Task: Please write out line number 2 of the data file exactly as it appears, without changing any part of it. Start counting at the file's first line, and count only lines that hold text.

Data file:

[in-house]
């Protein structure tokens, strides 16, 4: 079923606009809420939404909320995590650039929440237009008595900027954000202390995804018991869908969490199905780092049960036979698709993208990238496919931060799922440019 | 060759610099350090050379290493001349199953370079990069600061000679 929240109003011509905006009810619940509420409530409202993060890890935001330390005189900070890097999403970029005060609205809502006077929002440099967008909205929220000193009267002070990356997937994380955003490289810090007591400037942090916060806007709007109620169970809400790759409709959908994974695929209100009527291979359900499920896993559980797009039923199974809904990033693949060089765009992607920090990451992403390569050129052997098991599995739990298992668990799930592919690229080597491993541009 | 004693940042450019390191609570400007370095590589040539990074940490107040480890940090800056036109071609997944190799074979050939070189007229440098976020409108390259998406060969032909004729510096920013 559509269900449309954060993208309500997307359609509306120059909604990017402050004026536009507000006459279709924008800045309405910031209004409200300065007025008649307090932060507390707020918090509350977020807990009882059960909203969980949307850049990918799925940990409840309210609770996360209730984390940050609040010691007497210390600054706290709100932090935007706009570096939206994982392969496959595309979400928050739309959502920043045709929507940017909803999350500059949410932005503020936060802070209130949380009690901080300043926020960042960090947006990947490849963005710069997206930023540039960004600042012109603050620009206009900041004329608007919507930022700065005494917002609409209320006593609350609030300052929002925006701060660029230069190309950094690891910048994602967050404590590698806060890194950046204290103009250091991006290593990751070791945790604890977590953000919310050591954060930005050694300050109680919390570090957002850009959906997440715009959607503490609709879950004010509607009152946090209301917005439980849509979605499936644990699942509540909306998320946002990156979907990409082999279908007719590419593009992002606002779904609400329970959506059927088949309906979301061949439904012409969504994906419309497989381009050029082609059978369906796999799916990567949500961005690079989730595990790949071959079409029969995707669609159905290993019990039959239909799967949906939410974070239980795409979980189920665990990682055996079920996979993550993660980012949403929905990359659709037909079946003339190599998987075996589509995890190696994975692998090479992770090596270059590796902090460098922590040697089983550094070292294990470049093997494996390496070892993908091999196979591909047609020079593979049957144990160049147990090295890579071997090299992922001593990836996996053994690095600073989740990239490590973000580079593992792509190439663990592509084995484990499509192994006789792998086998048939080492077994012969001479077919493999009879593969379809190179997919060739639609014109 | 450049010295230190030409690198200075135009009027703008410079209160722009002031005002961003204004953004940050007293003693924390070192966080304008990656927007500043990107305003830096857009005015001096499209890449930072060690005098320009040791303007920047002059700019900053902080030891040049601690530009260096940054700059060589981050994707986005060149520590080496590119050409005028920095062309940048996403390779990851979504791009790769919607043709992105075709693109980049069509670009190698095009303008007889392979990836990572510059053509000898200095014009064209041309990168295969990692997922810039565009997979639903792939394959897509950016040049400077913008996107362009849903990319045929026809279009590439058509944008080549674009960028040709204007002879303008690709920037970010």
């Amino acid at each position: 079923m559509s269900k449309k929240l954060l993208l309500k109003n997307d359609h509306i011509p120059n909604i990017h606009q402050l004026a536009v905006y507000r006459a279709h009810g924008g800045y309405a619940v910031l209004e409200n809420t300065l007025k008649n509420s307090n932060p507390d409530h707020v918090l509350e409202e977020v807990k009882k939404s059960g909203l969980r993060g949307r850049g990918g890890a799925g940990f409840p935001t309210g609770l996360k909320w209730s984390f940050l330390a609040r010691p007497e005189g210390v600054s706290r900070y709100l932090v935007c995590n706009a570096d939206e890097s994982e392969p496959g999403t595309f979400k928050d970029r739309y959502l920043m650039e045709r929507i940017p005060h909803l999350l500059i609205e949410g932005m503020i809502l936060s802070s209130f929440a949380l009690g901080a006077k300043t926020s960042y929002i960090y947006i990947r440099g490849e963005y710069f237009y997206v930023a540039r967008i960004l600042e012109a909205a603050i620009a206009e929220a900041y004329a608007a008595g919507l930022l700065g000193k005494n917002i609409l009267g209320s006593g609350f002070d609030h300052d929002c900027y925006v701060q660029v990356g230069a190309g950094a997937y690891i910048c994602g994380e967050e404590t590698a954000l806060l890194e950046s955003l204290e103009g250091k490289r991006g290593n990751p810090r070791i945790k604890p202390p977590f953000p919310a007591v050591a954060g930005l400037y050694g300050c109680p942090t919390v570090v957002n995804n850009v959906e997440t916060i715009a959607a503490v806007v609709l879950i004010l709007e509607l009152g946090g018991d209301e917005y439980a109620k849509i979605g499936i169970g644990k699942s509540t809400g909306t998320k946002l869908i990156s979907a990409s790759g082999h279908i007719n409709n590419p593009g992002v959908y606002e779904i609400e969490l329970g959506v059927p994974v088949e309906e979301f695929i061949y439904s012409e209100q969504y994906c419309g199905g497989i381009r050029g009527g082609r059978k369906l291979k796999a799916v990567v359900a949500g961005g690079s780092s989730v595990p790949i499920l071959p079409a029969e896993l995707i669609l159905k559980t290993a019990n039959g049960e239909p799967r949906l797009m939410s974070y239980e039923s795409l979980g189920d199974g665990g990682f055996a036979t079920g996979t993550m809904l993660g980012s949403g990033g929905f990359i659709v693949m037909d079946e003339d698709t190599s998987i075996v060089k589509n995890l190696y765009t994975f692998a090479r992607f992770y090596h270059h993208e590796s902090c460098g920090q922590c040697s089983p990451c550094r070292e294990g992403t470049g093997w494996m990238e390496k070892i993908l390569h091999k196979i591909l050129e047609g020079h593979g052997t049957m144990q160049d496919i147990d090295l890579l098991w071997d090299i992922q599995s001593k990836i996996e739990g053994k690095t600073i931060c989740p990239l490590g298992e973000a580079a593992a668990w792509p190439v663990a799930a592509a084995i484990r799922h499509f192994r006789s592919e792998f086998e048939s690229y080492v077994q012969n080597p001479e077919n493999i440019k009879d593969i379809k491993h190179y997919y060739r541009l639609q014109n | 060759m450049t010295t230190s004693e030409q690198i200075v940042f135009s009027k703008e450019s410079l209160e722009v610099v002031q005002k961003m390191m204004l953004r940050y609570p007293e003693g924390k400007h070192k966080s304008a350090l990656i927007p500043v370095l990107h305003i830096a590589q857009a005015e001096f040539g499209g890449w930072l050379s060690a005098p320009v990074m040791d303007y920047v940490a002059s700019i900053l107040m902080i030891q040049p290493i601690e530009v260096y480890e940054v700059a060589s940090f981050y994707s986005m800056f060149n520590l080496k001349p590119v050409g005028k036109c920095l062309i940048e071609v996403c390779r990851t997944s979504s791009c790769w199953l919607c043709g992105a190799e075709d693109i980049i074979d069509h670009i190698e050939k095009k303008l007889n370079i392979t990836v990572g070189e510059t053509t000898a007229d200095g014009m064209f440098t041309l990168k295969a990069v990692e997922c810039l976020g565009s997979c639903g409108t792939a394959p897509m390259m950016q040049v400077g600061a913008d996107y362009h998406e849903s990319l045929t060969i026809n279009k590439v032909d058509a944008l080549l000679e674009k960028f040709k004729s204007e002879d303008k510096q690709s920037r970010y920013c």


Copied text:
């Protein structure tokens, strides 16, 4: 079923606009809420939404909320995590650039929440237009008595900027954000202390995804018991869908969490199905780092049960036979698709993208990238496919931060799922440019 | 060759610099350090050379290493001349199953370079990069600061000679 929240109003011509905006009810619940509420409530409202993060890890935001330390005189900070890097999403970029005060609205809502006077929002440099967008909205929220000193009267002070990356997937994380955003490289810090007591400037942090916060806007709007109620169970809400790759409709959908994974695929209100009527291979359900499920896993559980797009039923199974809904990033693949060089765009992607920090990451992403390569050129052997098991599995739990298992668990799930592919690229080597491993541009 | 004693940042450019390191609570400007370095590589040539990074940490107040480890940090800056036109071609997944190799074979050939070189007229440098976020409108390259998406060969032909004729510096920013 559509269900449309954060993208309500997307359609509306120059909604990017402050004026536009507000006459279709924008800045309405910031209004409200300065007025008649307090932060507390707020918090509350977020807990009882059960909203969980949307850049990918799925940990409840309210609770996360209730984390940050609040010691007497210390600054706290709100932090935007706009570096939206994982392969496959595309979400928050739309959502920043045709929507940017909803999350500059949410932005503020936060802070209130949380009690901080300043926020960042960090947006990947490849963005710069997206930023540039960004600042012109603050620009206009900041004329608007919507930022700065005494917002609409209320006593609350609030300052929002925006701060660029230069190309950094690891910048994602967050404590590698806060890194950046204290103009250091991006290593990751070791945790604890977590953000919310050591954060930005050694300050109680919390570090957002850009959906997440715009959607503490609709879950004010509607009152946090209301917005439980849509979605499936644990699942509540909306998320946002990156979907990409082999279908007719590419593009992002606002779904609400329970959506059927088949309906979301061949439904012409969504994906419309497989381009050029082609059978369906796999799916990567949500961005690079989730595990790949071959079409029969995707669609159905290993019990039959239909799967949906939410974070239980795409979980189920665990990682055996079920996979993550993660980012949403929905990359659709037909079946003339190599998987075996589509995890190696994975692998090479992770090596270059590796902090460098922590040697089983550094070292294990470049093997494996390496070892993908091999196979591909047609020079593979049957144990160049147990090295890579071997090299992922001593990836996996053994690095600073989740990239490590973000580079593992792509190439663990592509084995484990499509192994006789792998086998048939080492077994012969001479077919493999009879593969379809190179997919060739639609014109 | 450049010295230190030409690198200075135009009027703008410079209160722009002031005002961003204004953004940050007293003693924390070192966080304008990656927007500043990107305003830096857009005015001096499209890449930072060690005098320009040791303007920047002059700019900053902080030891040049601690530009260096940054700059060589981050994707986005060149520590080496590119050409005028920095062309940048996403390779990851979504791009790769919607043709992105075709693109980049069509670009190698095009303008007889392979990836990572510059053509000898200095014009064209041309990168295969990692997922810039565009997979639903792939394959897509950016040049400077913008996107362009849903990319045929026809279009590439058509944008080549674009960028040709204007002879303008690709920037970010």